How did these poplars avoid nutrient limitation when they consistently produced larger amounts of biomass in elevated [CO2]? Poplars were planted on former agricultural soil initially characterized by a high nutrient availability (for an overview of initial soil analysis, see Hoosbeek et al., 2004; Liberloo et al., 2006). Apart from this high background concentration of nutrients in the soil, increased fine root production, and thus soil exploration, by poplars in elevated [CO2] could also have alleviated N demand. However, this was only true during the first rotation, as coppicing the trees shifted below-ground C allocation from fine roots towards coarse roots and decreased the CO2 stimulation on fine roots (Fig. 4a,b). Furthermore, only P. alba significantly augmented the vertical exploration of the soil by allocating more roots to deeper soil horizons (Table 1; Lukac et al., 2003).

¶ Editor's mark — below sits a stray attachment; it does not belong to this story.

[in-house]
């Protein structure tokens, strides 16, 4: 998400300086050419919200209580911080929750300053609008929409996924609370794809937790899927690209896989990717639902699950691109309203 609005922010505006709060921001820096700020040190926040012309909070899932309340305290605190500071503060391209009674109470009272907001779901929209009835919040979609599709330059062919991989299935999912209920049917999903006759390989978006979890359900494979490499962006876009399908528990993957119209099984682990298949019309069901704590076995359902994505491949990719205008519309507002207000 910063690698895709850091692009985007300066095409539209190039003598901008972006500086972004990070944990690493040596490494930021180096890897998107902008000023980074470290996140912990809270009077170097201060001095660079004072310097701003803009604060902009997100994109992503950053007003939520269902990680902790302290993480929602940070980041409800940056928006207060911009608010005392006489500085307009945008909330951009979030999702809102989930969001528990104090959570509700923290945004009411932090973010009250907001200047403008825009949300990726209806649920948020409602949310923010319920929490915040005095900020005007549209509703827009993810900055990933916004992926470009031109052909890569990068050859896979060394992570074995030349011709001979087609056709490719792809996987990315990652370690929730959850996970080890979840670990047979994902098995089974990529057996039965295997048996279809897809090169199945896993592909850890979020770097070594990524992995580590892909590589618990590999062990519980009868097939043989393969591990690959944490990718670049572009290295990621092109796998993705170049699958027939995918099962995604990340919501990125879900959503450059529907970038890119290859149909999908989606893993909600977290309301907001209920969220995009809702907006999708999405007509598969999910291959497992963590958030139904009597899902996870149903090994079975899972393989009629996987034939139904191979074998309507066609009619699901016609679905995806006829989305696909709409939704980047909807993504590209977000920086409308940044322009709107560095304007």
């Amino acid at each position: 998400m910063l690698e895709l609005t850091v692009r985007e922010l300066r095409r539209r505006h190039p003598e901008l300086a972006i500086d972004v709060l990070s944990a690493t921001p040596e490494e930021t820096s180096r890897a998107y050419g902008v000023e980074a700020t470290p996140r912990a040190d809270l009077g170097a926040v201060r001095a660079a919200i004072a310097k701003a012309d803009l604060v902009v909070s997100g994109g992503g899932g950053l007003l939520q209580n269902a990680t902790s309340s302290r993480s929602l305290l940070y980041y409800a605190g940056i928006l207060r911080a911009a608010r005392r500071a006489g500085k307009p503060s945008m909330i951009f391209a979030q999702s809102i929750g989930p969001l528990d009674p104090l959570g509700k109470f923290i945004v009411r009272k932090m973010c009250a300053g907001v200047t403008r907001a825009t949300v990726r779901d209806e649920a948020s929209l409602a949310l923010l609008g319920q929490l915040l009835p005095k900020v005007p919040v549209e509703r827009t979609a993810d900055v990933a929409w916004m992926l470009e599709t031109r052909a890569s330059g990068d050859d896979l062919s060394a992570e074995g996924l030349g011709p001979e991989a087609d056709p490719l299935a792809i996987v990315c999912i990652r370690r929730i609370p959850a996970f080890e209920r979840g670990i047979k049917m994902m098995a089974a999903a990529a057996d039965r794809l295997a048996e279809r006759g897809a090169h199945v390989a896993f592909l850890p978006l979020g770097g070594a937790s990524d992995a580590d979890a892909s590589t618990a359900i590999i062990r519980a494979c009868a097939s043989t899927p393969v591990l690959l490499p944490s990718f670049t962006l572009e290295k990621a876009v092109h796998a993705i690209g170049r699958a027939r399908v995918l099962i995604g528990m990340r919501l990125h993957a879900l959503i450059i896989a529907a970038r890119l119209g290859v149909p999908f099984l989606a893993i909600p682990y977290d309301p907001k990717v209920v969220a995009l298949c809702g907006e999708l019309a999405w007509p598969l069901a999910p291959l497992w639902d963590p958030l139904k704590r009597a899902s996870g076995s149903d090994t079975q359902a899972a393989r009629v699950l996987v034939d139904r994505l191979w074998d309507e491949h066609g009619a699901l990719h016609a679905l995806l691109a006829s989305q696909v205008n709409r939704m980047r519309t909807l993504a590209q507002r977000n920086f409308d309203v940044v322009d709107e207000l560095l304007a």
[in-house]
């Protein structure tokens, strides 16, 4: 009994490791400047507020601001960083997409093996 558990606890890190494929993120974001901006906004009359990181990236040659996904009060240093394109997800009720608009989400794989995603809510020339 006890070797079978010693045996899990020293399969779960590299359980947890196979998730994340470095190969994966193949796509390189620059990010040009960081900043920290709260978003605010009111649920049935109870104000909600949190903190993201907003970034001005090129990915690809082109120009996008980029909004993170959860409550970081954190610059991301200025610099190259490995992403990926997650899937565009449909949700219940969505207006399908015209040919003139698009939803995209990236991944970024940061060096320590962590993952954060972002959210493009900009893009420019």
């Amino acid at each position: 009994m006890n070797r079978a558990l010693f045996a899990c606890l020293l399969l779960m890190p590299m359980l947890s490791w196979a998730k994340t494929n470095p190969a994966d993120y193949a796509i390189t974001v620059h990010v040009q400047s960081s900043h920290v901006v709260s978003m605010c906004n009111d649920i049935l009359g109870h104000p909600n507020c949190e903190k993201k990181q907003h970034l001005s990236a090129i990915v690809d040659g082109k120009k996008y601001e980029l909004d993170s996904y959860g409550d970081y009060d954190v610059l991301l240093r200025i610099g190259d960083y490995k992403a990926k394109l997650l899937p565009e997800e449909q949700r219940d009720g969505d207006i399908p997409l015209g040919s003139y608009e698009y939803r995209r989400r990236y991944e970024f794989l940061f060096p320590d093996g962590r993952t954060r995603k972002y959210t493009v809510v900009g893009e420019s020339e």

An additional pathway by which plants can increase soil exploration for N is through mycorrhizal symbiosis. Mycorrhizal fungi can help to sustain a positive response of NPP by increasing the plants’ nutrient uptake. During the first rotation, elevated [CO2] increased arbuscular mycorrhizal (AM) and ectomycorrhizal (ECM) infection of poplar roots by, on average, 23 and 24%, respectively, but the effect was species-specific (Table 1; Lukac et al., 2003). This response is slightly stronger than the 15% average increase in mycorrhizal abundance reported for temperate trees in elevated [CO2] in a meta-analysis by Treseder (2004). In the Duke FACE site, ECM significantly increased by 14% in elevated [CO2], whereas no consistent increase in AM was found (Garcia et al., 2008). However, Parrent & Vilgalys (2007) did not detect any CO2 effect on the extramatrical mycelia in the Duke FACE site; the increased investment in mycorrhizas was possibly preferentially invested into root-associated structures and not into the extramatrical hyphae.